Because when this film shines it does so outside the influence of that imposing edifice. Much like the real African Americans upon which this film was based, it only comes to life when the white folk aren’t around. The scenes in Cecil’s house, or the scenes in the coloured kitchens are filled with all of the things the White House scenes are missing. Whitaker unleashes a charisma you’d be forgiven for forgetting he had. His smiles are filled with genuine warmth, not marred by the dead eyed glare the sterilisation of the Oval Office grants him. There is an authenticity to these scenes that makes their impact hit harder. Finally The Butler stops the impersonations and starts to give us characters we in the real world might recognize.
This is where we start to see that Gaines hasn’t left all his humanity behind him. He loves his family and the intensity of that love is at the heart of the home scenes. His wife, played by Oprah Winfrey, is a lonely alcoholic; she and the film are unafraid to have her appear weak, pathetic and slovenly. Her deterioration signifies the impact of Gaines’ absence from their home. It’s an important role and one that she fulfils admirably.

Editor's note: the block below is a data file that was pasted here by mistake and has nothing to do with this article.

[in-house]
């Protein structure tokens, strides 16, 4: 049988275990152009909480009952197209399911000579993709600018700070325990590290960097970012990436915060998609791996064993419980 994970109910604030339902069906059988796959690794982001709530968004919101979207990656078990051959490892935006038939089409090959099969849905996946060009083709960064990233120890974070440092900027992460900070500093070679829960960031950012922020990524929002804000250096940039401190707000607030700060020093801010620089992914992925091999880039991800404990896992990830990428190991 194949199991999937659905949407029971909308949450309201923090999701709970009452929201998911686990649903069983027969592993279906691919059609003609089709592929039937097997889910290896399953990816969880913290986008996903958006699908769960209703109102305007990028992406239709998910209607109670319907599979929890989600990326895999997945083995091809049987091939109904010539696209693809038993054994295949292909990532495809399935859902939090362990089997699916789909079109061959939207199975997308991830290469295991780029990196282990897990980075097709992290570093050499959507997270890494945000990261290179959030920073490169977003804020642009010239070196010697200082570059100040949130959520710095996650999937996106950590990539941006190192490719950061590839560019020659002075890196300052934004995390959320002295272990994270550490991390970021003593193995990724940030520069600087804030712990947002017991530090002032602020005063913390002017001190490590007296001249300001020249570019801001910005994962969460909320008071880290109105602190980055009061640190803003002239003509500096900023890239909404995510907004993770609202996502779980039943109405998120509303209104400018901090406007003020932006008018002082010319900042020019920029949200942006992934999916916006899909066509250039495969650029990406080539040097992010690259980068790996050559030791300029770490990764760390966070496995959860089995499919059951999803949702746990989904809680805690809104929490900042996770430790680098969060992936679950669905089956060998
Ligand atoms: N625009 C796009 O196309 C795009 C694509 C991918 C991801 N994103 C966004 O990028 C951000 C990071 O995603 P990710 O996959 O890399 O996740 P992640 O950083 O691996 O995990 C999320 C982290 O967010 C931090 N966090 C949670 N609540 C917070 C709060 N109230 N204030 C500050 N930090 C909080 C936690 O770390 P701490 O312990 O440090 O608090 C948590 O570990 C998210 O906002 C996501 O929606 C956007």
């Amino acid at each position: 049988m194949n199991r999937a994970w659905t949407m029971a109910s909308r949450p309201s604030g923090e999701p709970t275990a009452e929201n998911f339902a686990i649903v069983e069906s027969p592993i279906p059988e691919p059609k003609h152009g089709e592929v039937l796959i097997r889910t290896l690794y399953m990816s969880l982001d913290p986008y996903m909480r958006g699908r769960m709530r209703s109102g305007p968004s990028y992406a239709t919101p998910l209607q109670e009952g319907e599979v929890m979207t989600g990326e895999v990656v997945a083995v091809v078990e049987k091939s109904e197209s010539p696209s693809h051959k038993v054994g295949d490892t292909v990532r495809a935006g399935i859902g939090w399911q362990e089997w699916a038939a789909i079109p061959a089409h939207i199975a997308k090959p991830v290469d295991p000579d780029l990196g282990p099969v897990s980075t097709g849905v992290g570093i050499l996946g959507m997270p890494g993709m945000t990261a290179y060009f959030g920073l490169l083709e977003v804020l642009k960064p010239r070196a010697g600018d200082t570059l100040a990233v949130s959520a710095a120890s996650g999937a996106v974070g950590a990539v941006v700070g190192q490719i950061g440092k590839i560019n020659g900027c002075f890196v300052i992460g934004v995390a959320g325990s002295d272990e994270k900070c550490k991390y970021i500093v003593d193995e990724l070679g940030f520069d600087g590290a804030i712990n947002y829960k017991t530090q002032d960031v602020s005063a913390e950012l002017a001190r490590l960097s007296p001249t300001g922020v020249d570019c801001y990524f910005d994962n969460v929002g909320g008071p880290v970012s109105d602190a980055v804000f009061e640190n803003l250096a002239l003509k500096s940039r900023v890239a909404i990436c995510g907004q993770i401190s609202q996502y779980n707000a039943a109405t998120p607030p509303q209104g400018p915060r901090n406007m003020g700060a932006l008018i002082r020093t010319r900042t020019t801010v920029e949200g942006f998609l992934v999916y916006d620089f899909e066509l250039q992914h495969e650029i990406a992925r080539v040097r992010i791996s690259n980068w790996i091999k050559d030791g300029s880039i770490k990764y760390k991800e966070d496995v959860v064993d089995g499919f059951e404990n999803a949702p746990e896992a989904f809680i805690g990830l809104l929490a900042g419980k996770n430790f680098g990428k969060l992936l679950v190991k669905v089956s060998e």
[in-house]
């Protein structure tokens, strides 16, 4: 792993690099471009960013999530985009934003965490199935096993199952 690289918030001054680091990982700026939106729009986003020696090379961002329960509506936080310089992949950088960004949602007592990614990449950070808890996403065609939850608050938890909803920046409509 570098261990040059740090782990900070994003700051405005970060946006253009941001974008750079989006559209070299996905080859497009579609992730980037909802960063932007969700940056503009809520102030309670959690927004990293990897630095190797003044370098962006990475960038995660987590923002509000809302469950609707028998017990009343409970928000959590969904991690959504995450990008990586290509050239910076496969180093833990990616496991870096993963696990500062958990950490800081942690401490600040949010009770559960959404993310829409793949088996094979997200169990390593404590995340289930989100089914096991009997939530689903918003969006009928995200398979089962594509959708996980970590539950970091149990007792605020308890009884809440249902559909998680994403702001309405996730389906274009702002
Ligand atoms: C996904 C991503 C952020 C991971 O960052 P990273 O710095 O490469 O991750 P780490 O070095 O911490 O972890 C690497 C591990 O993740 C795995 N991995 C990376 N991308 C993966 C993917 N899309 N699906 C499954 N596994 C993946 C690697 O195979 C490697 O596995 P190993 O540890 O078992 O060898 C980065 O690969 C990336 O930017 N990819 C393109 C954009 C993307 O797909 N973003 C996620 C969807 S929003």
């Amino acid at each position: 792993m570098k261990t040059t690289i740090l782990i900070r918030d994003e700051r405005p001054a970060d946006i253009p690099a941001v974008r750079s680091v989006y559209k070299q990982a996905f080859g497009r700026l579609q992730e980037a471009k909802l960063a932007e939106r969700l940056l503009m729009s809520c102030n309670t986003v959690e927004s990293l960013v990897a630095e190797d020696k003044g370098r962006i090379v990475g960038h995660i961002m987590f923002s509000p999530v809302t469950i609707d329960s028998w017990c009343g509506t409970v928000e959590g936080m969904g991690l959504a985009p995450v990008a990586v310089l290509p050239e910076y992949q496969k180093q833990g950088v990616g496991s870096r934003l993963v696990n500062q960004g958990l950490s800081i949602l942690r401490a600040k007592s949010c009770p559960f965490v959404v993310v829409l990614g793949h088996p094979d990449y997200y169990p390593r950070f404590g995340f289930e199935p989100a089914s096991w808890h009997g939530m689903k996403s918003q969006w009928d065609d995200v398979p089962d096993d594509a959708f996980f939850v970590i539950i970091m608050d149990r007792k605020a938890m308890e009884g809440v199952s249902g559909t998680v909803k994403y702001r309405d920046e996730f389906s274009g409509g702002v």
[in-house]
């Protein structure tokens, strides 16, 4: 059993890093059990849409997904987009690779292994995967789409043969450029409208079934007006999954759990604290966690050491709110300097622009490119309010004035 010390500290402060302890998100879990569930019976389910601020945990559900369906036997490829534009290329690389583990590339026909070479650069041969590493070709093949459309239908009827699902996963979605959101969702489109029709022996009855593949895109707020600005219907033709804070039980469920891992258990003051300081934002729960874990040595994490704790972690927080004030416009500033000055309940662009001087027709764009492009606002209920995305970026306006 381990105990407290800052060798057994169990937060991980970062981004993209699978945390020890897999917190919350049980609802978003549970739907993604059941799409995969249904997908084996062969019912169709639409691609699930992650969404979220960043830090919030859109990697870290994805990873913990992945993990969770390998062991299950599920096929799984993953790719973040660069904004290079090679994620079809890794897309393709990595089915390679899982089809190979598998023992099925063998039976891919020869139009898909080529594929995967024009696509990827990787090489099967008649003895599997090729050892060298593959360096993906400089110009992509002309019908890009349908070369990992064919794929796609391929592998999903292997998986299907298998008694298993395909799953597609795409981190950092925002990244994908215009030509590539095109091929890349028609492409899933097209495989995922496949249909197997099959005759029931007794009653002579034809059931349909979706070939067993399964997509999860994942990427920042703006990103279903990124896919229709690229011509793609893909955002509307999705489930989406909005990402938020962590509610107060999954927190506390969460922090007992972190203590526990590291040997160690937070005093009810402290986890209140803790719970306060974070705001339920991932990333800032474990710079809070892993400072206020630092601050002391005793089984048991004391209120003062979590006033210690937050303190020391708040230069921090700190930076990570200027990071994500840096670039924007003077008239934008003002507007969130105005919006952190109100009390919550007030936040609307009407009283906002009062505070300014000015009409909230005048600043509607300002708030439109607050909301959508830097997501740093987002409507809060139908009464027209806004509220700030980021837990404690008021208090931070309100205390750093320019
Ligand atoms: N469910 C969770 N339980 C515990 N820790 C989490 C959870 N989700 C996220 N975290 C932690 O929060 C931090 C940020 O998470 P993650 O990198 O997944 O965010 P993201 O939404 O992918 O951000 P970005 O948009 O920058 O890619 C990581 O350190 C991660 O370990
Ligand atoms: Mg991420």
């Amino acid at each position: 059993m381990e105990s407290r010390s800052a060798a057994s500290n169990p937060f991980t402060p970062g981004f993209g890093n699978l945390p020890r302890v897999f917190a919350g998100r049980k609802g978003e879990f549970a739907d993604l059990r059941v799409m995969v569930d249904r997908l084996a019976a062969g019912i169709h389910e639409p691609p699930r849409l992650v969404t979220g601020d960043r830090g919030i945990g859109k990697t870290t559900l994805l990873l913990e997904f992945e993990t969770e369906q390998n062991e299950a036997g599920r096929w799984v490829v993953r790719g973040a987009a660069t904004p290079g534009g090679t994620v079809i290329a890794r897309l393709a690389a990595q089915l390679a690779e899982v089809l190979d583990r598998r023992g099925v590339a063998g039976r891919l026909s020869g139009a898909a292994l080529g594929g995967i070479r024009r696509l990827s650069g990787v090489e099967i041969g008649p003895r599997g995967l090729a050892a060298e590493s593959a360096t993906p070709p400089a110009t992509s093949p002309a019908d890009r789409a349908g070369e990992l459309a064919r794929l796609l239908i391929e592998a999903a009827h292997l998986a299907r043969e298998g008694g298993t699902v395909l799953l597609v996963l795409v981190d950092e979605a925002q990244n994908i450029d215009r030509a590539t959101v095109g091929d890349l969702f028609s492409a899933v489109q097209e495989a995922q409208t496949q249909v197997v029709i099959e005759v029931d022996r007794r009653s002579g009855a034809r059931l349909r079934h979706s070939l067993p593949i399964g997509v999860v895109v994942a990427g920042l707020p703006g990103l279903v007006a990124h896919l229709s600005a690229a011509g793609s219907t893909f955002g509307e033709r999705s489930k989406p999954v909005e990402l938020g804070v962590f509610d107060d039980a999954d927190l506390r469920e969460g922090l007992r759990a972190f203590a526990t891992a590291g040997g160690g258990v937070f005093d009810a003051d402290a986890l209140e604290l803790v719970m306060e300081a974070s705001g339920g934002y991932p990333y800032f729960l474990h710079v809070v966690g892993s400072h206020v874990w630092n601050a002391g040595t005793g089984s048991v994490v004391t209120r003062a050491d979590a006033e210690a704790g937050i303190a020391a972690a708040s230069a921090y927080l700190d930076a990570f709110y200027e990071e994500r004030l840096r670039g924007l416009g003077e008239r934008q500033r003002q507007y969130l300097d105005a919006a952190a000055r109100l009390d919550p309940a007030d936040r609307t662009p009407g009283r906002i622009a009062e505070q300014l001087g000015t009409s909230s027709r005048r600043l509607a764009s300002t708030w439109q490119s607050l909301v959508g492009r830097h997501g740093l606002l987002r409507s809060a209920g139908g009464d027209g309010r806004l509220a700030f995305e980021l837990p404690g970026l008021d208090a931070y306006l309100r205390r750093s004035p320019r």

But the stand out star of the movie is David Oyelowo as Louis Gaines, Cecil’s oldest boy. Told in parallel with his father’s time in the White House, Louis is on the front lines of the Civil Rights Movement. Through him we are taken through the steps and processes that would eventually lead to civil disobedience in the Deep South, and the violence that would ensue thereafter. These scenes are shocking, powerful and a stark contrast to Cecil’s life as a butler. It’s hard to empathise with Cecil’s concerns about promotion when you see his son set upon by a gang of cross burning rednecks, fighting in the heart of the Civil Rights battleground. It brings home Cecil’s impotence to improve his situation, to make his voice heard to the people that can influence the most change. Ultimately it makes us realise that the promise on the film’s poster, the one that tells us “One quiet voice can ignite a revolution,” is an empty one. Cecil neither initiates change nor tries too.
Perhaps the son’s scenes are supposed to be the payoff for the fathers repression, but the disconnect between the two is too great. It makes them feel like they belong to different films, one self-indulgent, reverential and frivolous; the other relevant, urgent and angry. I would much rather have had a full ninety minutes of the latter than a hundred and twenty where they’re competing for space. The contrast angle is a nice idea, but the film prioritises its never ending supply of celebrity cameos over the internal struggle of its title character. Wanting to emulate a film like Forest Gump is not a bad idea inherently, but sacrificing the integrity of your film to do it is to waste the potential of the central premise.